This beautiful word is a Tolkien back-formation from a rare spelling of the obsolete verb “whither”: to make a blustering sound or rage about in the manner of the wind.  “Be-whither” – surround with confusing sounds and rush of energy – becomes “bewuthered”.  Magnificent!  Thanks to Alert Reader Grace who pointed out “Wuthering Heights” to the good of this entry!

“Bewuther” comes just as Gandalf raps on Bilbo’s door in Chapter 1 to introduce the last dwarves and incidentally obscure the mark he had made previously on that door.

[01.048] Bilbo rushed along the passage, very angry, and altogether bewildered and bewuthered – this was the most awkward Wednesday he ever remembered.

Not only are we just getting to know our prosaic little protagonist, but he’s having an awkward Wednesday.  We’re thoroughly in the Children’s Story mode where things are more funny than scary.  Tolkien plays with the sounds of the words because he’s telling the story out loud.  He has invented a word which we absolutely understand as much because of its form as its context.  “Be-” suggests that the feeling of bewutherment is an intense one.  The W sound alliterates with “bewildered”, allowing us to assume that “wuthering” has as much to do with being lost as “wildering”.

  • 01.048 and bewuthered –

“ˈwhither, v.” OED Online. Oxford University Press, March 2015. Web. 9 May 2015.


Our Mr. Baggins, dignified even in his indignance, uses one of the most magnificent words of the book right up front in Chapter 1.

  • 01.059 Confusticate and bebother these dwarves!’

“Bother” we all understand as “annoy” in our present use of English.  It also has an obscure meaning.

To bewilder with noise; to confuse, muddle; to put into a fluster or flutter.

The dwarves have definitely annoyed Bilbo, in exactly this obscure specific way, with which I am certain Tolkien was familiar.  To this word he has added be-.  “May the dwarves become bothered.  May bothering surround them.”  “Bebother” as a verb has no entry in the OED, but the adjective “bebothered” is attested there for the mid-1800s.  Tolkien invented this word – back-forming it from “bebothered” – deducing a word that must have existed but for which no evidence is found.  Creative deduction like this of what are often called “asterisk words” is the chief tool of the philologist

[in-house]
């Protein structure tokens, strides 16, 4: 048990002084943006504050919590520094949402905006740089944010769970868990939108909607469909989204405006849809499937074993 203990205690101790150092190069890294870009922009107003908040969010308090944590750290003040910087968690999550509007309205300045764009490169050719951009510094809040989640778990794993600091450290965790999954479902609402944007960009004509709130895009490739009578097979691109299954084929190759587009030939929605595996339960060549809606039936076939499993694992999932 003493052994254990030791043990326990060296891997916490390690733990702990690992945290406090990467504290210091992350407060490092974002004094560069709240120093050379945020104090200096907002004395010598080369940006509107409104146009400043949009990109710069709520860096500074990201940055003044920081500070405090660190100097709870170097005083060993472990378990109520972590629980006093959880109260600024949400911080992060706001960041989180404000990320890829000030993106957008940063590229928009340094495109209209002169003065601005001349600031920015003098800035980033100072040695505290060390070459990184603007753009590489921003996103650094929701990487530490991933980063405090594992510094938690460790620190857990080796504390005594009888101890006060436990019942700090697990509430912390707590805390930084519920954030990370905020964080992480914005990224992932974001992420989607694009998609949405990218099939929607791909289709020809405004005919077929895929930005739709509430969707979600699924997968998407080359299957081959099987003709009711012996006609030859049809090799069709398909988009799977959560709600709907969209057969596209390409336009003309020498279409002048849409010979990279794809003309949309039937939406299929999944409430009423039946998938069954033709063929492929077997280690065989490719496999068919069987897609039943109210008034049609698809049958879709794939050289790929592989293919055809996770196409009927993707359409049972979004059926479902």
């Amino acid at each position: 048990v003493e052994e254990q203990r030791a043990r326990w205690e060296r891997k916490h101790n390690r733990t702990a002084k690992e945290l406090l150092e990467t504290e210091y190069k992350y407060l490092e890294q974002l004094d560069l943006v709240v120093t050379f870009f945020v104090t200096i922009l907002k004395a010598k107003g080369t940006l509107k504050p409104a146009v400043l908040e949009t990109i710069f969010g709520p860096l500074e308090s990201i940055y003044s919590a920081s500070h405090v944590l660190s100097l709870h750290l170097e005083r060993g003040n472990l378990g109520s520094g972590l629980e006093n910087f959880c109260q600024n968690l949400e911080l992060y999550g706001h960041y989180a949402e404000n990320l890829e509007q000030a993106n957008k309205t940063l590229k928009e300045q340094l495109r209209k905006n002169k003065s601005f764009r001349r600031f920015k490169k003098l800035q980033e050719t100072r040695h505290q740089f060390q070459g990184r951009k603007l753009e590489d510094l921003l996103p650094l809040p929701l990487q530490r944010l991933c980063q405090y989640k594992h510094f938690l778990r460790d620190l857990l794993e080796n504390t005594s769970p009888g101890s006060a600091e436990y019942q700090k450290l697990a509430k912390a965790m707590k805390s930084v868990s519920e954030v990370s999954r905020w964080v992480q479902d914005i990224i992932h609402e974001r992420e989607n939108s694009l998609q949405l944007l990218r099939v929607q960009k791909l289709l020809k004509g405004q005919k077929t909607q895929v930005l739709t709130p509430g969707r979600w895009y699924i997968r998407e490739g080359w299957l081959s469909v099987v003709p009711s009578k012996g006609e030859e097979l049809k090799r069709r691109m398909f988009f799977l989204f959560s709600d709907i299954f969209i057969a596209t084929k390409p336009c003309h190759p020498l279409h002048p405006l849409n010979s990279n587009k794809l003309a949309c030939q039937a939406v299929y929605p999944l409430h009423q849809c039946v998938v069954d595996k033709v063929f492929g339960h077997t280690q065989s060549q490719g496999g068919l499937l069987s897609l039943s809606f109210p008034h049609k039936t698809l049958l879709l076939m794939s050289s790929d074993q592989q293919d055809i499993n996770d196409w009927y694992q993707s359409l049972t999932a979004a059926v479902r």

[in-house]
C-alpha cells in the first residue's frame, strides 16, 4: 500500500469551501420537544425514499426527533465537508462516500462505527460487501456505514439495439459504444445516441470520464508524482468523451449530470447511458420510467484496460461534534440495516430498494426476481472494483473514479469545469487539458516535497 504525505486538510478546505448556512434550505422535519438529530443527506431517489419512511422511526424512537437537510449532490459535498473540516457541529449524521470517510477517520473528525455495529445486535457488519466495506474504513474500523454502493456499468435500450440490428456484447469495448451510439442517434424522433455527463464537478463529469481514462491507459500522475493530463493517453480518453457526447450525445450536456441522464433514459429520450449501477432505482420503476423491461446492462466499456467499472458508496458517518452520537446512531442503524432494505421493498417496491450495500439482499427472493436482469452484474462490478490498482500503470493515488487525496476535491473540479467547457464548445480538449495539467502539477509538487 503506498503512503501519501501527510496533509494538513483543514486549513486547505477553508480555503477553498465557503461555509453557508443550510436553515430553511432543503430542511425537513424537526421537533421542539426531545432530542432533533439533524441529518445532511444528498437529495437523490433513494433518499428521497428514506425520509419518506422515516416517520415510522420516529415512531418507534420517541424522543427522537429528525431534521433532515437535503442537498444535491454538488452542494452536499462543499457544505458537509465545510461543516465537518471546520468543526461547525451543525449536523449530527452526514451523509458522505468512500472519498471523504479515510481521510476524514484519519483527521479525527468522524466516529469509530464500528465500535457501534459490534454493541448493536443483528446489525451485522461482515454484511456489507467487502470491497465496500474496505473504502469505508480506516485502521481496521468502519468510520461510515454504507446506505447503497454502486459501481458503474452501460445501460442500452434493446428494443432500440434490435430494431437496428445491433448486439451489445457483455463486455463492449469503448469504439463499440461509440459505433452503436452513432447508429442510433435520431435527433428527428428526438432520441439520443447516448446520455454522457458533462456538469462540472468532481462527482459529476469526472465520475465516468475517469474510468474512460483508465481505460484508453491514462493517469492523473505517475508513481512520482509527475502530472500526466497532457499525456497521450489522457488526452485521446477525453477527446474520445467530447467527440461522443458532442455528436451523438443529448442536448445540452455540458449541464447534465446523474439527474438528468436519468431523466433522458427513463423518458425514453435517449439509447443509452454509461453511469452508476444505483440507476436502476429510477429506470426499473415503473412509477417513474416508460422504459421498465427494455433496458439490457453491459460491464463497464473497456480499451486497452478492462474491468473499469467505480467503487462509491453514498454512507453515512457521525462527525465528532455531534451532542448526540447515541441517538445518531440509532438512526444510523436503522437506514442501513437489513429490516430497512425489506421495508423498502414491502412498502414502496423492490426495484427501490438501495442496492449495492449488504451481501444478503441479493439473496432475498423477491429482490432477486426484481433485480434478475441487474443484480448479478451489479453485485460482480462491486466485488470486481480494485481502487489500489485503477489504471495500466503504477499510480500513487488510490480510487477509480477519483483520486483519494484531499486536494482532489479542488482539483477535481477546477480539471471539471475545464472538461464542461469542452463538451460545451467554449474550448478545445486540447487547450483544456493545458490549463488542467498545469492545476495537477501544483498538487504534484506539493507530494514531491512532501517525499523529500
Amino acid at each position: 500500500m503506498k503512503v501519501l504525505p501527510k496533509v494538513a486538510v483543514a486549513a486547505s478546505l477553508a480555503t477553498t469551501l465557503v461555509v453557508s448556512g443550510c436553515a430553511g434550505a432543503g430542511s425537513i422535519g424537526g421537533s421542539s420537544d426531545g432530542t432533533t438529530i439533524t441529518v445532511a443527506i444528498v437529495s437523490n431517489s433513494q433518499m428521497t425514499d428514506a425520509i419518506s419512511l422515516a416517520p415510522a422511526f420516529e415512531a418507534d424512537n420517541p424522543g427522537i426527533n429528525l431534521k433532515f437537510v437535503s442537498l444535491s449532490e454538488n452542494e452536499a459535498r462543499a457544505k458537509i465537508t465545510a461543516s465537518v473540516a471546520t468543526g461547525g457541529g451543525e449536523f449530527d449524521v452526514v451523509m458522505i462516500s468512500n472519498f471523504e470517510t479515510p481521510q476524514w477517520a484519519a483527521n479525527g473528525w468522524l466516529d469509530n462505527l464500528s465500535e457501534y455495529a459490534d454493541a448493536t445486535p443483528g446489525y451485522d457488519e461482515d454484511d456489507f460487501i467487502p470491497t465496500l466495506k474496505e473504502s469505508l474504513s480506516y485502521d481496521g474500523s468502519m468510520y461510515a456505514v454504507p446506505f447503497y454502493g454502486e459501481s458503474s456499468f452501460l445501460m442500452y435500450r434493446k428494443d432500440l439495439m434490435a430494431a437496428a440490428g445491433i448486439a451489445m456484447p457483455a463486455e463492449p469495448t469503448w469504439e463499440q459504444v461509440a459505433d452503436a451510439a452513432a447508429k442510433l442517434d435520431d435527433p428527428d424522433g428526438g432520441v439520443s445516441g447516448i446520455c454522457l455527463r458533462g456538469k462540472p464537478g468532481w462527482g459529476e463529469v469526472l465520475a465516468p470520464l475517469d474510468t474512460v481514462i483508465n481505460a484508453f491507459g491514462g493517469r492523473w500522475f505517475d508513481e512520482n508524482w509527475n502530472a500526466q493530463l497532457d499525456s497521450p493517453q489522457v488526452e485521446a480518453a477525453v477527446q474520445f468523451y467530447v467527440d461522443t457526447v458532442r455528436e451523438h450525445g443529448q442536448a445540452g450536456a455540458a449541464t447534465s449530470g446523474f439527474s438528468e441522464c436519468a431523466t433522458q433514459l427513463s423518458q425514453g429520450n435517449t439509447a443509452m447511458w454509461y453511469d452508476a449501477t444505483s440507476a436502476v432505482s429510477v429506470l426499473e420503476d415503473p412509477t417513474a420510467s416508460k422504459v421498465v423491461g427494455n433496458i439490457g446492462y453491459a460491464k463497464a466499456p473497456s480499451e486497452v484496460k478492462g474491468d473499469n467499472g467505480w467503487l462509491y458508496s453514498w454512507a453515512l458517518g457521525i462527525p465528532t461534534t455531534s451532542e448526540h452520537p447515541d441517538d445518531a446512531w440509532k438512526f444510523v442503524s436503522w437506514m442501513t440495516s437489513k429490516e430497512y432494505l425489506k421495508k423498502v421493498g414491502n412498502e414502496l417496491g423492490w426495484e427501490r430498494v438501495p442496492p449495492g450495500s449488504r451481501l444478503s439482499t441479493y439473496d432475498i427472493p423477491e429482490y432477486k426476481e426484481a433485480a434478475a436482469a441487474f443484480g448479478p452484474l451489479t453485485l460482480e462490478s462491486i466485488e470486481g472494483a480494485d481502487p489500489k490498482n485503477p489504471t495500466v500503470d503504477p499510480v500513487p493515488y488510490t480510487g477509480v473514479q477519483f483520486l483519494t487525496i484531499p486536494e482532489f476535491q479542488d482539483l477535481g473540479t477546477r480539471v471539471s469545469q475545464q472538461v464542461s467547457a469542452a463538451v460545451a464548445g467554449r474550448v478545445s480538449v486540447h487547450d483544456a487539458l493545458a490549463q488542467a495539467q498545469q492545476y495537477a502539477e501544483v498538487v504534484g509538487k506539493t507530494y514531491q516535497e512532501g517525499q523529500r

As a Chapter 1 word, “bebother” goes far to setting tone and illustrating some of Bilbo’s character.  I imagine him stamping his hairy foot, eyes squinted and head shaking.  At about four feet tall and moving toward being “on his dignity”, he seems to be in a dudgeon which cannot really be … high.  I am listing “bebother” as a funny word both for the image and for sound of it, a little startle of humour when we  hear something as unexpected as Wednesday afternoon parties.

“bother, v.” OED Online. Oxford University Press, March 2015. Web. 7 May 2015.


Bobbing – it’s undignified, but sometimes it’s your only option.  Bilbo tries to bow graciously and misses, it come out as bobbing on the mat.  Fili or Kili in a spider’s web bob like a toy on a wire.  Barrels bob in water, and it is the natural walking gait of elderly ravens.

  • 01.095 bobbing and puffing on the mat
  • 01.096 As for little fellow bobbing on the mat
  • 08.106 bobbing on a wire.
  • 09.020 bobbing along,
  • 09.050 and bobbing away down the current.
  • 09.056 of a bobbing
  • 09.057 Some of those that bobbed along by him
  • 15.013 and bobbed towards Thorin.


Wag appears eight times, mostly before chapter ten, but the last time in Chapter 11.  Beards and heads wag (which sounds funny to me!) and in Chapter 7 in Beorn’s home, dwarves are bowing and scraping so comically that the big man laughs and enjoins them to “stop wagging” their whole bodies.

Please note that here we find “a-wagging”, the only one of the a-gerunds uncommon enough to make it into our list.